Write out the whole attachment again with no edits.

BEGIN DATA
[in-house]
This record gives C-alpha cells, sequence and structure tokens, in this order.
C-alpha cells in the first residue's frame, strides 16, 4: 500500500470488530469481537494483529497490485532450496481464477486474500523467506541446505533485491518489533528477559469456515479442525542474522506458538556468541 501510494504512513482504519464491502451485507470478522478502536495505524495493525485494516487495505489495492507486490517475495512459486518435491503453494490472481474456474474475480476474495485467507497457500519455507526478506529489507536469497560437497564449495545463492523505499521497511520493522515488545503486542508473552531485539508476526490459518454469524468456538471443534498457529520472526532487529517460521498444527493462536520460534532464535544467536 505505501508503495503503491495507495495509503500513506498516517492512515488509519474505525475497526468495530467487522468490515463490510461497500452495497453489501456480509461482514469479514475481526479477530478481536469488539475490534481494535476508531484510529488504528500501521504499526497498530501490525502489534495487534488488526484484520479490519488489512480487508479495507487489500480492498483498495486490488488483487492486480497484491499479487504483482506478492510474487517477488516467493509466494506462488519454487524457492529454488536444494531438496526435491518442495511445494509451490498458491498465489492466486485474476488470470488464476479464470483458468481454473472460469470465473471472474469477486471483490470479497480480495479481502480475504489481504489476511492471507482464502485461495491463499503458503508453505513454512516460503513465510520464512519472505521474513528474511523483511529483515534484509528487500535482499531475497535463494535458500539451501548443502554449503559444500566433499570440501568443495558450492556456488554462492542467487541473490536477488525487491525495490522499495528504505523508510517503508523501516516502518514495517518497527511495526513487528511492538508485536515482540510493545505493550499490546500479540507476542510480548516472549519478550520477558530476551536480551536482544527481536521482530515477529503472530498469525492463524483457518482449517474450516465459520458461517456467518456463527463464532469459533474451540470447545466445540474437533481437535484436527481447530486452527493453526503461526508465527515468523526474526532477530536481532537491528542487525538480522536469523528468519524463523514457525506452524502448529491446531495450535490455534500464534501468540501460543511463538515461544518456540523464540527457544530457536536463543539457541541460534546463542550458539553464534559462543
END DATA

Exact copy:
[in-house]
This record gives C-alpha cells, sequence and structure tokens, in this order.
C-alpha cells in the first residue's frame, strides 16, 4: 500500500470488530469481537494483529497490485532450496481464477486474500523467506541446505533485491518489533528477559469456515479442525542474522506458538556468541 501510494504512513482504519464491502451485507470478522478502536495505524495493525485494516487495505489495492507486490517475495512459486518435491503453494490472481474456474474475480476474495485467507497457500519455507526478506529489507536469497560437497564449495545463492523505499521497511520493522515488545503486542508473552531485539508476526490459518454469524468456538471443534498457529520472526532487529517460521498444527493462536520460534532464535544467536 505505501508503495503503491495507495495509503500513506498516517492512515488509519474505525475497526468495530467487522468490515463490510461497500452495497453489501456480509461482514469479514475481526479477530478481536469488539475490534481494535476508531484510529488504528500501521504499526497498530501490525502489534495487534488488526484484520479490519488489512480487508479495507487489500480492498483498495486490488488483487492486480497484491499479487504483482506478492510474487517477488516467493509466494506462488519454487524457492529454488536444494531438496526435491518442495511445494509451490498458491498465489492466486485474476488470470488464476479464470483458468481454473472460469470465473471472474469477486471483490470479497480480495479481502480475504489481504489476511492471507482464502485461495491463499503458503508453505513454512516460503513465510520464512519472505521474513528474511523483511529483515534484509528487500535482499531475497535463494535458500539451501548443502554449503559444500566433499570440501568443495558450492556456488554462492542467487541473490536477488525487491525495490522499495528504505523508510517503508523501516516502518514495517518497527511495526513487528511492538508485536515482540510493545505493550499490546500479540507476542510480548516472549519478550520477558530476551536480551536482544527481536521482530515477529503472530498469525492463524483457518482449517474450516465459520458461517456467518456463527463464532469459533474451540470447545466445540474437533481437535484436527481447530486452527493453526503461526508465527515468523526474526532477530536481532537491528542487525538480522536469523528468519524463523514457525506452524502448529491446531495450535490455534500464534501468540501460543511463538515461544518456540523464540527457544530457536536463543539457541541460534546463542550458539553464534559462543